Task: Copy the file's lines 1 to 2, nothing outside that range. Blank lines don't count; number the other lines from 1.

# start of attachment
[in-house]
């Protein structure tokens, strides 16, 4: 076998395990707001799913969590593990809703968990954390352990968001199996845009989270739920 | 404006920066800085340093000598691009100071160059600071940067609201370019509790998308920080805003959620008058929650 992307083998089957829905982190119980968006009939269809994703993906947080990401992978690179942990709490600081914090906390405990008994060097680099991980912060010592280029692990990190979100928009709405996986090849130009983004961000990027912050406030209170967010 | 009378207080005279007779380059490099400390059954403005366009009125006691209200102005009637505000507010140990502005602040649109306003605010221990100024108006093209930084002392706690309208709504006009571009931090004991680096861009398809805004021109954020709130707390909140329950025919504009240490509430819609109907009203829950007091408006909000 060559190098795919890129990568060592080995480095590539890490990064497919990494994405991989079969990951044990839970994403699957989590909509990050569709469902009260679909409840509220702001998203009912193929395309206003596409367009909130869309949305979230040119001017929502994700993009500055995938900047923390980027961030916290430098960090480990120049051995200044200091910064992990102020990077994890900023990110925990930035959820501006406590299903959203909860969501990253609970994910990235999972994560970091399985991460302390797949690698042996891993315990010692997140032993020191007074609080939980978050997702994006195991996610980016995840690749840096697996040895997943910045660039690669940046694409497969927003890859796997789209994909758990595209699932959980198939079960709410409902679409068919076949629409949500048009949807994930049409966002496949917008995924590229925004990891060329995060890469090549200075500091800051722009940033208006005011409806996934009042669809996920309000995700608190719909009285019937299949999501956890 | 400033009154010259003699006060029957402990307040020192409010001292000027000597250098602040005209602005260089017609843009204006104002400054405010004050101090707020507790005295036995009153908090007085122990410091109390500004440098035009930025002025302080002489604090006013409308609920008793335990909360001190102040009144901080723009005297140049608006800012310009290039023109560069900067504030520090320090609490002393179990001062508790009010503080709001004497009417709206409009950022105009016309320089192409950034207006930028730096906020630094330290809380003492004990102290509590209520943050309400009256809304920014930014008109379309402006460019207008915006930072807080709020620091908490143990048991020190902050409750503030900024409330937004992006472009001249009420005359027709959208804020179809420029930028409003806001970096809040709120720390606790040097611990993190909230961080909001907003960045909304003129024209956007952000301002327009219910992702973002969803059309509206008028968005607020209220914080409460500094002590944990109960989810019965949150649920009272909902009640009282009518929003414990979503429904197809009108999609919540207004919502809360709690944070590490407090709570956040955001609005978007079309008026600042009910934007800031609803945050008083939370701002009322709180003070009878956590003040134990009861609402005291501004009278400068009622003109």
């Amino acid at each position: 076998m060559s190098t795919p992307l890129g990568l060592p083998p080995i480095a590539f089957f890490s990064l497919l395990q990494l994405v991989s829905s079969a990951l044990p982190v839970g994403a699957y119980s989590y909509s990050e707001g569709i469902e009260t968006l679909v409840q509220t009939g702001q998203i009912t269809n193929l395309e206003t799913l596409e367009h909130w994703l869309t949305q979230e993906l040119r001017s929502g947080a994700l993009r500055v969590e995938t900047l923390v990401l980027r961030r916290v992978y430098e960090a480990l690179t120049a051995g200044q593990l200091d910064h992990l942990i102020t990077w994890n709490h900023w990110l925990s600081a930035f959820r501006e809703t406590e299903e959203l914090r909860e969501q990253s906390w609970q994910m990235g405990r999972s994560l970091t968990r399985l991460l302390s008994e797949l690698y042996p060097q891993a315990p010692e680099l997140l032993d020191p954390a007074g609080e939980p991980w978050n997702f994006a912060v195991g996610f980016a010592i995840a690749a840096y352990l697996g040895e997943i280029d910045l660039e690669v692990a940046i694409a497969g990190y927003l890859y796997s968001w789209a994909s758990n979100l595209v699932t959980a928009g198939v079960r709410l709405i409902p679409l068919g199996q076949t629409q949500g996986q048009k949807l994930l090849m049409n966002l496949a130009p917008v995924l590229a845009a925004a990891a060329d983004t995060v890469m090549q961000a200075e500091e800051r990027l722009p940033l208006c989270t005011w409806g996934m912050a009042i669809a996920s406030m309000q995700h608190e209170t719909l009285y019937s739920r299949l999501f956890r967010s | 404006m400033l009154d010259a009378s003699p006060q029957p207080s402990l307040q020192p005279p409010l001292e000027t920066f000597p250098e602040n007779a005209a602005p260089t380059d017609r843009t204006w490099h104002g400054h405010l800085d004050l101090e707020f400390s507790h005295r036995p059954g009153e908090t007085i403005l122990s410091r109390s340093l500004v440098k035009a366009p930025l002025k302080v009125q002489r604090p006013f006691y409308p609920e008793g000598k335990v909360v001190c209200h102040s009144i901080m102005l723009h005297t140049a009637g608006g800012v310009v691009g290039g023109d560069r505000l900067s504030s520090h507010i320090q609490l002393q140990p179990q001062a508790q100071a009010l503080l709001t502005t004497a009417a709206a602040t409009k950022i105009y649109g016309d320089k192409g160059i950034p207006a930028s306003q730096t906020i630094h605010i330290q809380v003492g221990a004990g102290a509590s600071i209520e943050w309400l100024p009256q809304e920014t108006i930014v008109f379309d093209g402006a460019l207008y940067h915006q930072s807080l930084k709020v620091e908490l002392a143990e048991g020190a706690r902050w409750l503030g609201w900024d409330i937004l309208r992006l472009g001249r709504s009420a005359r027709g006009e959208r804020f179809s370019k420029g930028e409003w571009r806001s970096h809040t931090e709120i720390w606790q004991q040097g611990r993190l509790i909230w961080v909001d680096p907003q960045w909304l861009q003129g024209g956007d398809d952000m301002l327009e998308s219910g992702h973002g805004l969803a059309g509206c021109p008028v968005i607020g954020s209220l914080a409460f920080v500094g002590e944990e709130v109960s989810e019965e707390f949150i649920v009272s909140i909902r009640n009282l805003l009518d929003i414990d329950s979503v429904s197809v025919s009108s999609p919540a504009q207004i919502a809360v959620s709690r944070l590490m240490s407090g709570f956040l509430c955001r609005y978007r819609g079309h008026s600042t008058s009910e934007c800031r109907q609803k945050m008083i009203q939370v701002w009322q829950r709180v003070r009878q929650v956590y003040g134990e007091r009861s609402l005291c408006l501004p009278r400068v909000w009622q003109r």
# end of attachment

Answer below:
[in-house]
């Protein structure tokens, strides 16, 4: 076998395990707001799913969590593990809703968990954390352990968001199996845009989270739920 | 404006920066800085340093000598691009100071160059600071940067609201370019509790998308920080805003959620008058929650 992307083998089957829905982190119980968006009939269809994703993906947080990401992978690179942990709490600081914090906390405990008994060097680099991980912060010592280029692990990190979100928009709405996986090849130009983004961000990027912050406030209170967010 | 009378207080005279007779380059490099400390059954403005366009009125006691209200102005009637505000507010140990502005602040649109306003605010221990100024108006093209930084002392706690309208709504006009571009931090004991680096861009398809805004021109954020709130707390909140329950025919504009240490509430819609109907009203829950007091408006909000 060559190098795919890129990568060592080995480095590539890490990064497919990494994405991989079969990951044990839970994403699957989590909509990050569709469902009260679909409840509220702001998203009912193929395309206003596409367009909130869309949305979230040119001017929502994700993009500055995938900047923390980027961030916290430098960090480990120049051995200044200091910064992990102020990077994890900023990110925990930035959820501006406590299903959203909860969501990253609970994910990235999972994560970091399985991460302390797949690698042996891993315990010692997140032993020191007074609080939980978050997702994006195991996610980016995840690749840096697996040895997943910045660039690669940046694409497969927003890859796997789209994909758990595209699932959980198939079960709410409902679409068919076949629409949500048009949807994930049409966002496949917008995924590229925004990891060329995060890469090549200075500091800051722009940033208006005011409806996934009042669809996920309000995700608190719909009285019937299949999501956890 | 400033009154010259003699006060029957402990307040020192409010001292000027000597250098602040005209602005260089017609843009204006104002400054405010004050101090707020507790005295036995009153908090007085122990410091109390500004440098035009930025002025302080002489604090006013409308609920008793335990909360001190102040009144901080723009005297140049608006800012310009290039023109560069900067504030520090320090609490002393179990001062508790009010503080709001004497009417709206409009950022105009016309320089192409950034207006930028730096906020630094330290809380003492004990102290509590209520943050309400009256809304920014930014008109379309402006460019207008915006930072807080709020620091908490143990048991020190902050409750503030900024409330937004992006472009001249009420005359027709959208804020179809420029930028409003806001970096809040709120720390606790040097611990993190909230961080909001907003960045909304003129024209956007952000301002327009219910992702973002969803059309509206008028968005607020209220914080409460500094002590944990109960989810019965949150649920009272909902009640009282009518929003414990979503429904197809009108999609919540207004919502809360709690944070590490407090709570956040955001609005978007079309008026600042009910934007800031609803945050008083939370701002009322709180003070009878956590003040134990009861609402005291501004009278400068009622003109």